Critical analysis essay
you are being asked to compare and contrast two of our works in order to establish a clear and well-developed argument in relation to one of our class themes. Theme is up to you; but must establish a critical perspective using a comparison of 1) one piece of art or music from our blog, and 2)poem(s) or essay from the Harlem Renaissance.
Remember, within this course, the aim of critical analysis is not only to locate a main idea or primary message, but also to take a step back and ask how, or what, this reflects on the themes we have discussed: American Exceptionalism, the American Dream, racism, biases, exclusion, boundaries, idealism, freedom, equality, materialism, consumerism, reality, conformity, unhappiness, sexism, patriarchy, paranoia, fear, rebellion, escape, etc. Engage a theme or related themes by asking bold questions, using the similarities and differences between your chosen works to expose underlying truths or hidden assumptions, locating what a work says both explicitly and implicitly. You must make an argument?this is not about relating what a work tells us, but a critical assessment of why this is important. Relate it back to your theme. For example, what do we understand better regarding the nature of ?INSERT THEME? by reading McKay in relation to Marvin Gaye? Your role as a cultural critic is to ask not only what the work of art aims to argue, but what you, from a removed vantage point, uncover as important and worth critically writing about.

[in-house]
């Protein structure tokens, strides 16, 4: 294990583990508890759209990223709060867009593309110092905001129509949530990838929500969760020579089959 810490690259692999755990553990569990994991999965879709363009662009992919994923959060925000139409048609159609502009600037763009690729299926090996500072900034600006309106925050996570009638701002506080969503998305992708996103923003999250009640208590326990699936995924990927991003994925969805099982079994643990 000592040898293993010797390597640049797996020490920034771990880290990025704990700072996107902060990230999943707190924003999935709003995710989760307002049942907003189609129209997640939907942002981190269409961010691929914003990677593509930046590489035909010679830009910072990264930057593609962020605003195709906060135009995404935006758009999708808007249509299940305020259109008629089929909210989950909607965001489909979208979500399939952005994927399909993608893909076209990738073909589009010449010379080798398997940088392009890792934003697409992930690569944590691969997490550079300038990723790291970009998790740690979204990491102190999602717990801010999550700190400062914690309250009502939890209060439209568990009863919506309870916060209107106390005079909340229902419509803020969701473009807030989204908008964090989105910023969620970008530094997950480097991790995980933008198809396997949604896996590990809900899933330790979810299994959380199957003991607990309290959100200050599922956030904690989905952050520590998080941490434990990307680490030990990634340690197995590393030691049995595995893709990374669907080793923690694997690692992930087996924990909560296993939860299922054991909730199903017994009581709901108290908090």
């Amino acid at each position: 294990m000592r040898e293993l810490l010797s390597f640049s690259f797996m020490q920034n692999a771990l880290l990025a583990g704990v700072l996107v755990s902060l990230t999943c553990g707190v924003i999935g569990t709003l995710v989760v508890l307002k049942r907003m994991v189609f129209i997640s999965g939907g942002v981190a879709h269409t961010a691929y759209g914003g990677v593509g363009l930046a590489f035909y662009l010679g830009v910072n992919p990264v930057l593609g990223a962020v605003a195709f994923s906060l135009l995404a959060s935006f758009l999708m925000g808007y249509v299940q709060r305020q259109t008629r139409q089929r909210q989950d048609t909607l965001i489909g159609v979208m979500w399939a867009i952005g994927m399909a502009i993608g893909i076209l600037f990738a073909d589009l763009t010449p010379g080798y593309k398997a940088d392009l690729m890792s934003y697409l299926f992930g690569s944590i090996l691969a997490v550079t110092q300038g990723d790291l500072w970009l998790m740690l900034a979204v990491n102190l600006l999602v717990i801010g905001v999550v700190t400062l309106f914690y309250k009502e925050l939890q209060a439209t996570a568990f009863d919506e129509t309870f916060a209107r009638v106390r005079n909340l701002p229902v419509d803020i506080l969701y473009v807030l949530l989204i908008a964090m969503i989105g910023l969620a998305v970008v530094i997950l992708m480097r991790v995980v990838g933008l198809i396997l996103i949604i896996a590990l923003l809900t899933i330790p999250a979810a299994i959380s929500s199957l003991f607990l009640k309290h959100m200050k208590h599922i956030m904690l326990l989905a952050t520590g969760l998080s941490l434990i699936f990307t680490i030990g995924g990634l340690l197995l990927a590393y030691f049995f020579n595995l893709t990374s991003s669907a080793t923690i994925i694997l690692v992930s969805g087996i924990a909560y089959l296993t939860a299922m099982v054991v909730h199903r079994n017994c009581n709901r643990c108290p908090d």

Some general questions to begin with:
How does literature and/ or art insert itself into conversations about society : race, gender, politics, culture, law, justice, violence, human nature, history, etc.?
&#61672; How does our overarching theme- the outsider- help us engage the meanings / implications of each work?
How does literature respond to such conversations in ?literacy? ways(genre, narrative, character, style, etc.)? How does the form affect the message? What do we learn by thinking about the relationship between form and content? What is being communicated? What does an image or song do that a novel cannot? What does poetry provide?
Importantly, when you write an analysis, you are not writing about whether a poem or piece of art are good or not; you are explaining your interpretation about what the piece shows you or how the author gives you some insight about the theme you chose.
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